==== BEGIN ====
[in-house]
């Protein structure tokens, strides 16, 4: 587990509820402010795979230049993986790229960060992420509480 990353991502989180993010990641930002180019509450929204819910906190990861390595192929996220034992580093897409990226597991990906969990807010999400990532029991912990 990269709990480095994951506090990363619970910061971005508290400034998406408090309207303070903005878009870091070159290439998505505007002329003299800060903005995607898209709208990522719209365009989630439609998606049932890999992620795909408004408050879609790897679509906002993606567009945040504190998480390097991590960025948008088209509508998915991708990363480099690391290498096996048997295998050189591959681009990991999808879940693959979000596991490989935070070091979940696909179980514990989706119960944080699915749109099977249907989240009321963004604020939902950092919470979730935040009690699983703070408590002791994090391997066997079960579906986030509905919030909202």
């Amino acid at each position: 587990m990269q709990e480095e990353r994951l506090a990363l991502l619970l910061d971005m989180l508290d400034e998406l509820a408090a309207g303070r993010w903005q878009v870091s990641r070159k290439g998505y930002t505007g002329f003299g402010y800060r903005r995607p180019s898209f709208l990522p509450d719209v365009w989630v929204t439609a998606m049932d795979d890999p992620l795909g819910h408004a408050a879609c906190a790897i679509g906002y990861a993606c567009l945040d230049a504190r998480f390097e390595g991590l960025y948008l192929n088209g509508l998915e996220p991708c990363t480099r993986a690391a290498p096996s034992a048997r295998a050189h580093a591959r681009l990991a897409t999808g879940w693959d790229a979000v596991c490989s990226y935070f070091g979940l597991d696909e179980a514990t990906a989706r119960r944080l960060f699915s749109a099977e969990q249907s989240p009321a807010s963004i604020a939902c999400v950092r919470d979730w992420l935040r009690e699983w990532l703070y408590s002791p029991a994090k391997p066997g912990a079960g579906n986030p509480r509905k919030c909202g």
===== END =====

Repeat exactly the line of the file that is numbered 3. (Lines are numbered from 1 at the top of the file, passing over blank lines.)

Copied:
């Amino acid at each position: 587990m990269q709990e480095e990353r994951l506090a990363l991502l619970l910061d971005m989180l508290d400034e998406l509820a408090a309207g303070r993010w903005q878009v870091s990641r070159k290439g998505y930002t505007g002329f003299g402010y800060r903005r995607p180019s898209f709208l990522p509450d719209v365009w989630v929204t439609a998606m049932d795979d890999p992620l795909g819910h408004a408050a879609c906190a790897i679509g906002y990861a993606c567009l945040d230049a504190r998480f390097e390595g991590l960025y948008l192929n088209g509508l998915e996220p991708c990363t480099r993986a690391a290498p096996s034992a048997r295998a050189h580093a591959r681009l990991a897409t999808g879940w693959d790229a979000v596991c490989s990226y935070f070091g979940l597991d696909e179980a514990t990906a989706r119960r944080l960060f699915s749109a099977e969990q249907s989240p009321a807010s963004i604020a939902c999400v950092r919470d979730w992420l935040r009690e699983w990532l703070y408590s002791p029991a994090k391997p066997g912990a079960g579906n986030p509480r509905k919030c909202g």